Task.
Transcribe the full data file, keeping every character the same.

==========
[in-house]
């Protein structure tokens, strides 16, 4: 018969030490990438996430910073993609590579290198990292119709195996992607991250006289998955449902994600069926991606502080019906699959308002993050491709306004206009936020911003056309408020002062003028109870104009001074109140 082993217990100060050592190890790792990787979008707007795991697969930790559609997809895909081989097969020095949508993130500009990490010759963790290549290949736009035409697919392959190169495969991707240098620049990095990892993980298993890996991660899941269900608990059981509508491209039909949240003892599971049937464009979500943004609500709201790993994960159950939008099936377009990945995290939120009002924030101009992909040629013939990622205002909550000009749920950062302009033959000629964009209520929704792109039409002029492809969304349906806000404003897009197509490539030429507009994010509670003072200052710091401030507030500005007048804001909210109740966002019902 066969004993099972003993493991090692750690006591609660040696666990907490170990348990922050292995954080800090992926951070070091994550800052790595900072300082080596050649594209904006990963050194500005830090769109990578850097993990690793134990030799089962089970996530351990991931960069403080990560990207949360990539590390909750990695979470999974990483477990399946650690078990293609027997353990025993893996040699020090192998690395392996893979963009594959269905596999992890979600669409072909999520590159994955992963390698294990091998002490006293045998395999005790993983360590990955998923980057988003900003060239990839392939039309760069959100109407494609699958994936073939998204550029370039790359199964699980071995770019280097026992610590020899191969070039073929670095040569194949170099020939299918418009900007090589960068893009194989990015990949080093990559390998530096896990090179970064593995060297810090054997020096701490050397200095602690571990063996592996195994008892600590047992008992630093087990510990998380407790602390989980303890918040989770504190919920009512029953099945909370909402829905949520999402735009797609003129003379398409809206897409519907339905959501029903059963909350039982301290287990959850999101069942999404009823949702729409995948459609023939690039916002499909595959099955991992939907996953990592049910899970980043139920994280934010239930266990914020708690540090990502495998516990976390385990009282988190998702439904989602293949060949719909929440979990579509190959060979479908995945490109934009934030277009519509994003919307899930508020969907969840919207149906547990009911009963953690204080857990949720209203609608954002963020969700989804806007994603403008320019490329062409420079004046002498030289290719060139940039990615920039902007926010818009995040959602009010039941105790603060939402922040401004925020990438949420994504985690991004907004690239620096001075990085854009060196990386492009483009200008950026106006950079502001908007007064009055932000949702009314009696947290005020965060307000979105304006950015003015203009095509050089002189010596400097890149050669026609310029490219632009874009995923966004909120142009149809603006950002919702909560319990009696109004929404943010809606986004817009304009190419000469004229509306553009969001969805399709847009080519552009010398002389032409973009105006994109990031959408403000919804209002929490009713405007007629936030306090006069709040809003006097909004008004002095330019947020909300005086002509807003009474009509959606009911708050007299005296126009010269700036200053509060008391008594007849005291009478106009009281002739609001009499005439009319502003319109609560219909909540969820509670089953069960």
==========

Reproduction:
[in-house]
């Protein structure tokens, strides 16, 4: 018969030490990438996430910073993609590579290198990292119709195996992607991250006289998955449902994600069926991606502080019906699959308002993050491709306004206009936020911003056309408020002062003028109870104009001074109140 082993217990100060050592190890790792990787979008707007795991697969930790559609997809895909081989097969020095949508993130500009990490010759963790290549290949736009035409697919392959190169495969991707240098620049990095990892993980298993890996991660899941269900608990059981509508491209039909949240003892599971049937464009979500943004609500709201790993994960159950939008099936377009990945995290939120009002924030101009992909040629013939990622205002909550000009749920950062302009033959000629964009209520929704792109039409002029492809969304349906806000404003897009197509490539030429507009994010509670003072200052710091401030507030500005007048804001909210109740966002019902 066969004993099972003993493991090692750690006591609660040696666990907490170990348990922050292995954080800090992926951070070091994550800052790595900072300082080596050649594209904006990963050194500005830090769109990578850097993990690793134990030799089962089970996530351990991931960069403080990560990207949360990539590390909750990695979470999974990483477990399946650690078990293609027997353990025993893996040699020090192998690395392996893979963009594959269905596999992890979600669409072909999520590159994955992963390698294990091998002490006293045998395999005790993983360590990955998923980057988003900003060239990839392939039309760069959100109407494609699958994936073939998204550029370039790359199964699980071995770019280097026992610590020899191969070039073929670095040569194949170099020939299918418009900007090589960068893009194989990015990949080093990559390998530096896990090179970064593995060297810090054997020096701490050397200095602690571990063996592996195994008892600590047992008992630093087990510990998380407790602390989980303890918040989770504190919920009512029953099945909370909402829905949520999402735009797609003129003379398409809206897409519907339905959501029903059963909350039982301290287990959850999101069942999404009823949702729409995948459609023939690039916002499909595959099955991992939907996953990592049910899970980043139920994280934010239930266990914020708690540090990502495998516990976390385990009282988190998702439904989602293949060949719909929440979990579509190959060979479908995945490109934009934030277009519509994003919307899930508020969907969840919207149906547990009911009963953690204080857990949720209203609608954002963020969700989804806007994603403008320019490329062409420079004046002498030289290719060139940039990615920039902007926010818009995040959602009010039941105790603060939402922040401004925020990438949420994504985690991004907004690239620096001075990085854009060196990386492009483009200008950026106006950079502001908007007064009055932000949702009314009696947290005020965060307000979105304006950015003015203009095509050089002189010596400097890149050669026609310029490219632009874009995923966004909120142009149809603006950002919702909560319990009696109004929404943010809606986004817009304009190419000469004229509306553009969001969805399709847009080519552009010398002389032409973009105006994109990031959408403000919804209002929490009713405007007629936030306090006069709040809003006097909004008004002095330019947020909300005086002509807003009474009509959606009911708050007299005296126009010269700036200053509060008391008594007849005291009478106009009281002739609001009499005439009319502003319109609560219909909540969820509670089953069960």